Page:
In an interview I did with A Smiling World (www.asmilingworld.com), Bill Moore asked me if Vila and Arowden’s relationship is reminiscent of Romeo and Juliet. Like with Romeo and Juliet, Vila and Arowden’s relationship would be met with great conflict if anyone ever found out. Hewenia, the city-state in which Vila and Arowden live in, is co-habited by the Hennian and Trewanian races. The two races bear much in common, unlike their human counterparts, and thus, the city-state of Hewenia was erected in order for these two races to have a place to celebrate their culture and fuse church and state.
This is a great concept for both races, but it comes with a few unique twists. Most notably (and as the story progresses, the most important) is that the city-state of Hewenia does not fall under the Norean Common Law. Due to religious differences, the Global Alliance of Noreis discovered that, in order for Hewenia to exist, they would have to have special laws that were pertinent only to them and thus cannot by governed by the rest of Noreis. In Vila and Arowden’s case, this means that they cannot be protected by the government if it is revealed that, not only are they lovers, but Vila is pregnant with a “child of mixed breed.”
In this chapter, we learn that Vila is one of the most liberal political leaders in Hewenia. She has cleverly replaced the word “religion” with the word “culture” in order to get her point across that Hewenia exists so that Hennians and Trewanians can celebrate their unique way of life. She is also, brazenly, pushing for the Separation of Religion Act, which would provide a way for her city-state to not be governed by their religious text, the “Book of Gods.” Obviously, there are a lot of parallels that can be drawn between Hewenia and various countries in our world, but I’m not even going to get into that subject just yet.
The point is that Vila has a clear goal from the very beginning of this story: she lives in a land dominated by religion, and yet she is still pushing forward and making great headway as someone who doesn’t follow the social norms of her people. The first paragraph in her chapter talks about the Well of Repentance, which is a major symbol in Hewenia. Hennians and Trewanians come from everywhere across the world to partake in a ritual that is deeply ingrained in their religion. Vila lives just a few minutes from the Well and she has never once partaken in the ritual herself. She is an outsider for her beliefs, and an even bigger outsider for committing the Greatest Sin of All.
“The greatest sin of all is for a Trewanian to love a Hennian, and for a Hennian to love a Trewanian in return. Such a love will bring about a child of mixed breed—and with the child bring about the destruction of the Trenthean and Henthean ways of life.”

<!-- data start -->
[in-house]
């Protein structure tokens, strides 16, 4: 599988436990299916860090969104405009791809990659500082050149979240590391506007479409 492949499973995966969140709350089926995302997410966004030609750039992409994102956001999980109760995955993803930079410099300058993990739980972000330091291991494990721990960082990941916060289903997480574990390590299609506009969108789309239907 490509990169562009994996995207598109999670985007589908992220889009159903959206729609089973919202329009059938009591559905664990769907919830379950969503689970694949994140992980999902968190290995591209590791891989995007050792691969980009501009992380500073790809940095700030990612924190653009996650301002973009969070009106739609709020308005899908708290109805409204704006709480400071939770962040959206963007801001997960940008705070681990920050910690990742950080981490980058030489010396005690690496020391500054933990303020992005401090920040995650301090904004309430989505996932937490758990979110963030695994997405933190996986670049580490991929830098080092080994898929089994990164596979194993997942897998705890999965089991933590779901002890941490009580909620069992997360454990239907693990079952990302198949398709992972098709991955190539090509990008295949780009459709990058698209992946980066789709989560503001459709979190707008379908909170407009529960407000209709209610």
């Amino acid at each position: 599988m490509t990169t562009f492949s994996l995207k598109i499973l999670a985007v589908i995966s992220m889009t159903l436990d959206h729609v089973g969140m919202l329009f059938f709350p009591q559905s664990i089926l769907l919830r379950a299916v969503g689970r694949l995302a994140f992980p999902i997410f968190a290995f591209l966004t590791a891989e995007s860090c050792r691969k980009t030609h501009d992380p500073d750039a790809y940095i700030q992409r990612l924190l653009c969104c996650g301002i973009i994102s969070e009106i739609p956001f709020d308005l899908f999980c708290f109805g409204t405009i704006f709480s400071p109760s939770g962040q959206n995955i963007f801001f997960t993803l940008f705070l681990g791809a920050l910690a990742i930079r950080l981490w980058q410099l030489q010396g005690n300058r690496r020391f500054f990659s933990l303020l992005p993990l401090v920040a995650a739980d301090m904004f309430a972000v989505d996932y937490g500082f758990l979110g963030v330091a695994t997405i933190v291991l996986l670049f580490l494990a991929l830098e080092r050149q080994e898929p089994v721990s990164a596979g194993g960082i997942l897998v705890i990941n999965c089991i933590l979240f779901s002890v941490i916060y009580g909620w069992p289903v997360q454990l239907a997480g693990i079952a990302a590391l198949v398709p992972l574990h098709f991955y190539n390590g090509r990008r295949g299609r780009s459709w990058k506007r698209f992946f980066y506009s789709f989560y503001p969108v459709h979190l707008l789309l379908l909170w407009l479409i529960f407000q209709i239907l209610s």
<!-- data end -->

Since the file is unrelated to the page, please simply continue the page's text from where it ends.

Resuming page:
Vila has that quote hidden behind a picture so that she doesn’t have to stare at it all day. She knows that she’s gotten into enough trouble already, and she doesn’t know how to get out of it. So, yes, in a way Vila and Arowden have a Romeo and Juliet relationship, but in her next chapter it is revealed that, while Arowden makes an excellent Romeo, Vila’s Juliet loves more than just Arowden. As complicated as her circumstances already are, the pot gets sweetened for her when she’s presented with a once in a lifetime offer that—well, I shouldn’t get too ahead of myself.
The second part of this chapter is the re-introduction (well, a re-introduction if you’ve read “The Interview”) of Eliza Bennihan. In this scene, Eliza reveals herself to be a younger, more spastic version of Vila herself. She’s intrigued enough by the girl’s audacity to hear her out while Eliza is requesting an internship for her, even though she knows that she’s going to tell Eliza “no” from the very beginning. Eliza reminds Vila of herself if the Vila had the freedoms brought by not being in Hennian and living in a city-state that isn’t governed by religion.
When she does reject Eliza, the girl is heartbroken, but Vila cannot let her leave looking distraught. Vila reveals to the girl that she’s had to make compromises to get to where she is, even if it doesn’t look it. Eliza is shocked by this, and refuses to make those compromises in her future. Of course, Eliza is half Vila’s age and hasn’t had any real experience in the political sphere, so she has no idea what her future is going to hold.
Before leaving, Eliza suggests that Vila is pregnant and that that’s the reason for why Eliza is getting an internship (because obviously Vila intends to take some time off for maternity leave. Eliza has no idea that Vila’s “maternity leave” would involve disappearing with Arowden forever). Vila is shocked by this allegation and refuses it. Still, the very comment resonates in both of them, and becomes a crucial part of the story as it progresses.
When Eliza leaves, Vila returns to a speech that she has to write and deliver later that day. Yes, she’s going to have to disappear before coming to term, but if she can least start the conversation of separating church and state, it will have to be enough.